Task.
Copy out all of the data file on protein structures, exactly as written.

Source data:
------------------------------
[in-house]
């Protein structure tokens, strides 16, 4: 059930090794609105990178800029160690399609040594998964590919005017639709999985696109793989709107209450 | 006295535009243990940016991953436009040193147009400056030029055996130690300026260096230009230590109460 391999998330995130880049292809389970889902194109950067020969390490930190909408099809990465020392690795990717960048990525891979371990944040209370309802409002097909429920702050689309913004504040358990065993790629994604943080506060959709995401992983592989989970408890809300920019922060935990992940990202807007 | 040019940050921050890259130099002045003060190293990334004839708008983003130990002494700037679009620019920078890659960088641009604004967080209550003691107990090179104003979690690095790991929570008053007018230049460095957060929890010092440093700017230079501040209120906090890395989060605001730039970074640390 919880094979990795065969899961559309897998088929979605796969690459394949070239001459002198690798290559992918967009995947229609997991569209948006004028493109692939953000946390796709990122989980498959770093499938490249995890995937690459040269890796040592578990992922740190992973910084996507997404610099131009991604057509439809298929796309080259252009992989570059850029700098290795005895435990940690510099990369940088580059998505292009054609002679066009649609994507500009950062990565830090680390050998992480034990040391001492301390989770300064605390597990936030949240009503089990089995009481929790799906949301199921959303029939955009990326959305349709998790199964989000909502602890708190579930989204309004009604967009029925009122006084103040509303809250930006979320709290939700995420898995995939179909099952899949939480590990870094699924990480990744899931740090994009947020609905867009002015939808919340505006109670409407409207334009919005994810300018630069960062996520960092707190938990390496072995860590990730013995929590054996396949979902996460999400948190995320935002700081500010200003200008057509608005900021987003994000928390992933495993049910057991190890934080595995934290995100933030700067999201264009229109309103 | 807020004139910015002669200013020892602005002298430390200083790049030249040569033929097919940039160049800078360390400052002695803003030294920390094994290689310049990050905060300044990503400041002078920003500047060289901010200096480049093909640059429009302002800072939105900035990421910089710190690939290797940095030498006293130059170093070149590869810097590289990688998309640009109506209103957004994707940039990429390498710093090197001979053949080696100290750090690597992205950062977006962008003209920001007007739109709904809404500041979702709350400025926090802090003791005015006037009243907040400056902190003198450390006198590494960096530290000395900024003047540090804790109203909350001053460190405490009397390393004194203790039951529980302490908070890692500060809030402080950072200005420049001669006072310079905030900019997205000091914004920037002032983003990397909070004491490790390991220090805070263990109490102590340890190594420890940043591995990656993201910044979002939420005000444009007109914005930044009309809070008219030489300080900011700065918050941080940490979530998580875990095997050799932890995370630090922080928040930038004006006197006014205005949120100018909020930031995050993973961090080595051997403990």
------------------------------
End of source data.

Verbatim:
[in-house]
């Protein structure tokens, strides 16, 4: 059930090794609105990178800029160690399609040594998964590919005017639709999985696109793989709107209450 | 006295535009243990940016991953436009040193147009400056030029055996130690300026260096230009230590109460 391999998330995130880049292809389970889902194109950067020969390490930190909408099809990465020392690795990717960048990525891979371990944040209370309802409002097909429920702050689309913004504040358990065993790629994604943080506060959709995401992983592989989970408890809300920019922060935990992940990202807007 | 040019940050921050890259130099002045003060190293990334004839708008983003130990002494700037679009620019920078890659960088641009604004967080209550003691107990090179104003979690690095790991929570008053007018230049460095957060929890010092440093700017230079501040209120906090890395989060605001730039970074640390 919880094979990795065969899961559309897998088929979605796969690459394949070239001459002198690798290559992918967009995947229609997991569209948006004028493109692939953000946390796709990122989980498959770093499938490249995890995937690459040269890796040592578990992922740190992973910084996507997404610099131009991604057509439809298929796309080259252009992989570059850029700098290795005895435990940690510099990369940088580059998505292009054609002679066009649609994507500009950062990565830090680390050998992480034990040391001492301390989770300064605390597990936030949240009503089990089995009481929790799906949301199921959303029939955009990326959305349709998790199964989000909502602890708190579930989204309004009604967009029925009122006084103040509303809250930006979320709290939700995420898995995939179909099952899949939480590990870094699924990480990744899931740090994009947020609905867009002015939808919340505006109670409407409207334009919005994810300018630069960062996520960092707190938990390496072995860590990730013995929590054996396949979902996460999400948190995320935002700081500010200003200008057509608005900021987003994000928390992933495993049910057991190890934080595995934290995100933030700067999201264009229109309103 | 807020004139910015002669200013020892602005002298430390200083790049030249040569033929097919940039160049800078360390400052002695803003030294920390094994290689310049990050905060300044990503400041002078920003500047060289901010200096480049093909640059429009302002800072939105900035990421910089710190690939290797940095030498006293130059170093070149590869810097590289990688998309640009109506209103957004994707940039990429390498710093090197001979053949080696100290750090690597992205950062977006962008003209920001007007739109709904809404500041979702709350400025926090802090003791005015006037009243907040400056902190003198450390006198590494960096530290000395900024003047540090804790109203909350001053460190405490009397390393004194203790039951529980302490908070890692500060809030402080950072200005420049001669006072310079905030900019997205000091914004920037002032983003990397909070004491490790390991220090805070263990109490102590340890190594420890940043591995990656993201910044979002939420005000444009007109914005930044009309809070008219030489300080900011700065918050941080940490979530998580875990095997050799932890995370630090922080928040930038004006006197006014205005949120100018909020930031995050993973961090080595051997403990």